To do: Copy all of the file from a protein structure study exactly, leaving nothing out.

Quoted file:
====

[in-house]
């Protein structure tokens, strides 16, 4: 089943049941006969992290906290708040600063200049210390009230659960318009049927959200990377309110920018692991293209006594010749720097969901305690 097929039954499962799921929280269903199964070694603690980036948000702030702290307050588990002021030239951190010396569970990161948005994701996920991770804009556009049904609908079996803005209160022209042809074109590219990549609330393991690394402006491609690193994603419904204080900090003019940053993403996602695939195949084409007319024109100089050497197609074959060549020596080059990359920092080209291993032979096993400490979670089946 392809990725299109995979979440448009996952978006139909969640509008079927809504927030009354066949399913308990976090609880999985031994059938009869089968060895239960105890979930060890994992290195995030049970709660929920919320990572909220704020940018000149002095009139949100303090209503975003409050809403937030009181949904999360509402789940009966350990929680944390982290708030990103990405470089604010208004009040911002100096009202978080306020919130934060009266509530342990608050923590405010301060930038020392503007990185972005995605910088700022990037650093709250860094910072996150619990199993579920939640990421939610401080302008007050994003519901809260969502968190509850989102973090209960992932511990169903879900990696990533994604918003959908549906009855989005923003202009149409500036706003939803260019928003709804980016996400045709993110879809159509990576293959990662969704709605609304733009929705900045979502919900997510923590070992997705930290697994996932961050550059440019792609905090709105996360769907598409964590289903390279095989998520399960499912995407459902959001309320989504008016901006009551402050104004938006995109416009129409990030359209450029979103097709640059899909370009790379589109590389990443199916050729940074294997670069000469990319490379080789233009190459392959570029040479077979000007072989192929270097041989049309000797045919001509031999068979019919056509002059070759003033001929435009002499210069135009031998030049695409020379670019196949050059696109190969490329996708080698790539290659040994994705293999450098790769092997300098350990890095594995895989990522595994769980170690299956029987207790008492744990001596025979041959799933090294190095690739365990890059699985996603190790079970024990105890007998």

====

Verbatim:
[in-house]
């Protein structure tokens, strides 16, 4: 089943049941006969992290906290708040600063200049210390009230659960318009049927959200990377309110920018692991293209006594010749720097969901305690 097929039954499962799921929280269903199964070694603690980036948000702030702290307050588990002021030239951190010396569970990161948005994701996920991770804009556009049904609908079996803005209160022209042809074109590219990549609330393991690394402006491609690193994603419904204080900090003019940053993403996602695939195949084409007319024109100089050497197609074959060549020596080059990359920092080209291993032979096993400490979670089946 392809990725299109995979979440448009996952978006139909969640509008079927809504927030009354066949399913308990976090609880999985031994059938009869089968060895239960105890979930060890994992290195995030049970709660929920919320990572909220704020940018000149002095009139949100303090209503975003409050809403937030009181949904999360509402789940009966350990929680944390982290708030990103990405470089604010208004009040911002100096009202978080306020919130934060009266509530342990608050923590405010301060930038020392503007990185972005995605910088700022990037650093709250860094910072996150619990199993579920939640990421939610401080302008007050994003519901809260969502968190509850989102973090209960992932511990169903879900990696990533994604918003959908549906009855989005923003202009149409500036706003939803260019928003709804980016996400045709993110879809159509990576293959990662969704709605609304733009929705900045979502919900997510923590070992997705930290697994996932961050550059440019792609905090709105996360769907598409964590289903390279095989998520399960499912995407459902959001309320989504008016901006009551402050104004938006995109416009129409990030359209450029979103097709640059899909370009790379589109590389990443199916050729940074294997670069000469990319490379080789233009190459392959570029040479077979000007072989192929270097041989049309000797045919001509031999068979019919056509002059070759003033001929435009002499210069135009031998030049695409020379670019196949050059696109190969490329996708080698790539290659040994994705293999450098790769092997300098350990890095594995895989990522595994769980170690299956029987207790008492744990001596025979041959799933090294190095690739365990890059699985996603190790079970024990105890007998």